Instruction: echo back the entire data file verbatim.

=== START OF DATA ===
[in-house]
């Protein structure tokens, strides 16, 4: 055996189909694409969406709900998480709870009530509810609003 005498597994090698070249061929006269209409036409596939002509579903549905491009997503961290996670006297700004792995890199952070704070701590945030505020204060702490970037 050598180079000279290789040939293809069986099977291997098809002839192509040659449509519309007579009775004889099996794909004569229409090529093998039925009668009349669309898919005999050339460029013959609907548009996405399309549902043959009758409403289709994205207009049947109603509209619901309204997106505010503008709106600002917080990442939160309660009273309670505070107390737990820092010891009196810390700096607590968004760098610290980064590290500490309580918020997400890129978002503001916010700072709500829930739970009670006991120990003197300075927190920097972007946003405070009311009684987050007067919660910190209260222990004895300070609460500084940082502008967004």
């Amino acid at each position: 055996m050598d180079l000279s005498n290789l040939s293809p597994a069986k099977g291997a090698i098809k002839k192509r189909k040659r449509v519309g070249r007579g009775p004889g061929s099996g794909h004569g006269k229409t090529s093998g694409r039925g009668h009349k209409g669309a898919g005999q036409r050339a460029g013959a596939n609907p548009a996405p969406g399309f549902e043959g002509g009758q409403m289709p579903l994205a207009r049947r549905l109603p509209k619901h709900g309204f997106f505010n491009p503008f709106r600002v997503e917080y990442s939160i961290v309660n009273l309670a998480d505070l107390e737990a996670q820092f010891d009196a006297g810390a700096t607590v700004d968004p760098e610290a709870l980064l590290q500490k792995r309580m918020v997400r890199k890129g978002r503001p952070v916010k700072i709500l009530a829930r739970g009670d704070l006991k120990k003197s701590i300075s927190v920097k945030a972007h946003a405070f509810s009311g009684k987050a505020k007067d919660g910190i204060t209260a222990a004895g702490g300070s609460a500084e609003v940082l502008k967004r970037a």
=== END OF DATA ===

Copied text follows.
[in-house]
């Protein structure tokens, strides 16, 4: 055996189909694409969406709900998480709870009530509810609003 005498597994090698070249061929006269209409036409596939002509579903549905491009997503961290996670006297700004792995890199952070704070701590945030505020204060702490970037 050598180079000279290789040939293809069986099977291997098809002839192509040659449509519309007579009775004889099996794909004569229409090529093998039925009668009349669309898919005999050339460029013959609907548009996405399309549902043959009758409403289709994205207009049947109603509209619901309204997106505010503008709106600002917080990442939160309660009273309670505070107390737990820092010891009196810390700096607590968004760098610290980064590290500490309580918020997400890129978002503001916010700072709500829930739970009670006991120990003197300075927190920097972007946003405070009311009684987050007067919660910190209260222990004895300070609460500084940082502008967004």
């Amino acid at each position: 055996m050598d180079l000279s005498n290789l040939s293809p597994a069986k099977g291997a090698i098809k002839k192509r189909k040659r449509v519309g070249r007579g009775p004889g061929s099996g794909h004569g006269k229409t090529s093998g694409r039925g009668h009349k209409g669309a898919g005999q036409r050339a460029g013959a596939n609907p548009a996405p969406g399309f549902e043959g002509g009758q409403m289709p579903l994205a207009r049947r549905l109603p509209k619901h709900g309204f997106f505010n491009p503008f709106r600002v997503e917080y990442s939160i961290v309660n009273l309670a998480d505070l107390e737990a996670q820092f010891d009196a006297g810390a700096t607590v700004d968004p760098e610290a709870l980064l590290q500490k792995r309580m918020v997400r890199k890129g978002r503001p952070v916010k700072i709500l009530a829930r739970g009670d704070l006991k120990k003197s701590i300075s927190v920097k945030a972007h946003a405070f509810s009311g009684k987050a505020k007067d919660g910190i204060t209260a222990a004895g702490g300070s609460a500084e609003v940082l502008k967004r970037a």